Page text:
The Caņada Alamosa Project is also interested in more recent history and is actively involved in pursuing the historic records and stories that apply to the canyon. The domain of the Chiende or Red Paint People, later known as the Warm Springs Apache, the canyon did not see European settlement until 1864 when the modern community of Monticello, then known as Caņada Alamosa was founded. Ten years later, President Ulysses S. Grant, approved the establishment of the Southern Apache Reservation in the area of the warm spring. Decisions by the Interior Department in 1877-78 forced the Apache from the reservation, resulting in the Victorio War. Many Warm Springs Apaches were killed and the remainder eventually sent to Florida with Geronimo.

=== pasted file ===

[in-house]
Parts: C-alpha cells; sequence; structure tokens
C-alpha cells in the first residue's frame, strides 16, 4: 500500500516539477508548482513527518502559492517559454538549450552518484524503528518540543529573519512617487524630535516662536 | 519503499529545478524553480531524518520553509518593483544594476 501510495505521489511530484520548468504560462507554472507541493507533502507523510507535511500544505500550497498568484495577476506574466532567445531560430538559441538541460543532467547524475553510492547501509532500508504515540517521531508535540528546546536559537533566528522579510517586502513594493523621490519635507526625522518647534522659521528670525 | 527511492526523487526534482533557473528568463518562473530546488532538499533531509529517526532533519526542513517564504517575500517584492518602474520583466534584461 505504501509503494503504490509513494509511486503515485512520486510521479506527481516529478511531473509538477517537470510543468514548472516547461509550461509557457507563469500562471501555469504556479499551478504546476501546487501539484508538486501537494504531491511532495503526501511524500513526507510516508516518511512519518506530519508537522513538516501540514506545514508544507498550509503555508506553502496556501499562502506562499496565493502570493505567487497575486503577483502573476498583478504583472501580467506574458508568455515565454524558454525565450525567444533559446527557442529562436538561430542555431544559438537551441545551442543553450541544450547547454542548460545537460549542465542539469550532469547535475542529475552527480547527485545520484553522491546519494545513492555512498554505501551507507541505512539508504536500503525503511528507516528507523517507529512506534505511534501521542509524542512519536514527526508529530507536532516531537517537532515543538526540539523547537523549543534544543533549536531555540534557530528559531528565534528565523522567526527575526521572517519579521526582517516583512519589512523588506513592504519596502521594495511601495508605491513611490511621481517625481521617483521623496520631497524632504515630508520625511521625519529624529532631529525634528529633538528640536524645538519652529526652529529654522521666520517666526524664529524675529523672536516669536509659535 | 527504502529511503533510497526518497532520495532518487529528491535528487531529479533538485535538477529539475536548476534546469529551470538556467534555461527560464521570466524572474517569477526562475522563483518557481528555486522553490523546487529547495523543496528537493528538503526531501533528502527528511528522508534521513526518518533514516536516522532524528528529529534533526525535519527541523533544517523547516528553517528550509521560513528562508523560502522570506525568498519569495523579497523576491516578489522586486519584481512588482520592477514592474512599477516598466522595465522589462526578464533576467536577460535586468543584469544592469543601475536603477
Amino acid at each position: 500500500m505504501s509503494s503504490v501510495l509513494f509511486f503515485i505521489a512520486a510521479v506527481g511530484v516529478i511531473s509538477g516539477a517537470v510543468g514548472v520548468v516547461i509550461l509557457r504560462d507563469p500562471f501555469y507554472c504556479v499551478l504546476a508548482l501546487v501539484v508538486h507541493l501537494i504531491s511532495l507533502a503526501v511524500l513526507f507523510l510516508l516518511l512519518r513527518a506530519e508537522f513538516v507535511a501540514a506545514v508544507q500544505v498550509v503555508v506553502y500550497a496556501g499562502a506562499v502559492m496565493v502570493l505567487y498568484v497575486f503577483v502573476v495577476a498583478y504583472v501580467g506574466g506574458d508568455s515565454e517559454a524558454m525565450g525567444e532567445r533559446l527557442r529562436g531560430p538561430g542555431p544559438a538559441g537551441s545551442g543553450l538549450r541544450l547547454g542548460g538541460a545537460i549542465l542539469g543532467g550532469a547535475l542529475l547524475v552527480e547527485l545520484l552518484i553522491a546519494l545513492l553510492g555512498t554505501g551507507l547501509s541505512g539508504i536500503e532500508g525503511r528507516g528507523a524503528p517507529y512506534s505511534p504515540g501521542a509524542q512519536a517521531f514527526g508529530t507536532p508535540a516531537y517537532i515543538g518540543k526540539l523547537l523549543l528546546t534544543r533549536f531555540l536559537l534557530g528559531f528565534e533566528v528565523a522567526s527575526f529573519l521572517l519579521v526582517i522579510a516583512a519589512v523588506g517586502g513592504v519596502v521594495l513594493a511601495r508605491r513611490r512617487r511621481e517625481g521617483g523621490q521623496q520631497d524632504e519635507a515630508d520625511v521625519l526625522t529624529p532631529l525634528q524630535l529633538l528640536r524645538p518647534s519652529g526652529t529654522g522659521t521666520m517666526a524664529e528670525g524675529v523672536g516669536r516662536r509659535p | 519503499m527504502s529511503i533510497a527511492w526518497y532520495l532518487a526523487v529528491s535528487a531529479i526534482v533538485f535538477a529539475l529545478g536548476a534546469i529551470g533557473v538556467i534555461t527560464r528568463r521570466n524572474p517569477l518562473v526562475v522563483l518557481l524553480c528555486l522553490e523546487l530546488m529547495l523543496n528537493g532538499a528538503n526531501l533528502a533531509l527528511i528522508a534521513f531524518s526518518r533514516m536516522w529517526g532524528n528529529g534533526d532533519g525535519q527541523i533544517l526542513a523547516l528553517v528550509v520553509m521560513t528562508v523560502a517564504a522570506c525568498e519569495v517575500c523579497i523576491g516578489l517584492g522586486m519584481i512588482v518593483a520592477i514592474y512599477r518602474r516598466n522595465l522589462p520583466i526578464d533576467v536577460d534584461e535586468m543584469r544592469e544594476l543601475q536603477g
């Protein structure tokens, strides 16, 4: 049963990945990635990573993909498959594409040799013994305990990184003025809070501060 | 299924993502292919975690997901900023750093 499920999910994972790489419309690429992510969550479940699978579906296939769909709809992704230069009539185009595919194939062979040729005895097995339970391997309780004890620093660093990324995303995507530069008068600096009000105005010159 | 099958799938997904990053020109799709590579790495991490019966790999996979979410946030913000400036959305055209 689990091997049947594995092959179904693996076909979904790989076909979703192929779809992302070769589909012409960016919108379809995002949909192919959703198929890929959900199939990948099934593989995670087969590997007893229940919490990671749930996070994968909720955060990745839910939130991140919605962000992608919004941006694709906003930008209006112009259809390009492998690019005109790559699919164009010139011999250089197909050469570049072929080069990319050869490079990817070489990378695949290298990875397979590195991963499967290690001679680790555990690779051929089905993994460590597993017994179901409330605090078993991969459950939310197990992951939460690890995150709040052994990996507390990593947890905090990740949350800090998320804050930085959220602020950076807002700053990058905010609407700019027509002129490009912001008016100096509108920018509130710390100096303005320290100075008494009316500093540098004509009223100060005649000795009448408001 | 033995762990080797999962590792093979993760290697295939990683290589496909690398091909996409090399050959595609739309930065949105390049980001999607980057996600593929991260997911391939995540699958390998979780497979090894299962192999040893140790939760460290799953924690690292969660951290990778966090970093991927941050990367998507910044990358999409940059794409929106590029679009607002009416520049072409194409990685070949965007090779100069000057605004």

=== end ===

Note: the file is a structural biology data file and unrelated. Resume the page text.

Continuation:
In the years following the Victorio War, the canyon flourished with farms, ranches and mines. This way of life continued until the Great Depression and World War II took young people out of the community. Recently Monticello has seen a revival with new people moving into the valley and descendents of old families reclaiming their heritage.
The Caņada Alamosa Project is currently involved in an oral history project focused on obtaining the stories that are an important part of the multicultural history of the canyon. These individuals have come from all over the United States and Canada to participate in the project while receiving an intensive archaeological field school.• The Cañada Alamosa Project: Introduction
• The Cañada Alamosa Project: Before A.D. 1400: The Pueblo History of the Canyon
• The Cañada Alamosa Project: The Post Pueblo Period: After A.D. 1400
• The Archaeological Sites at Cañada Alamosa
• The Cañada Alamosa Project: Current Interpretations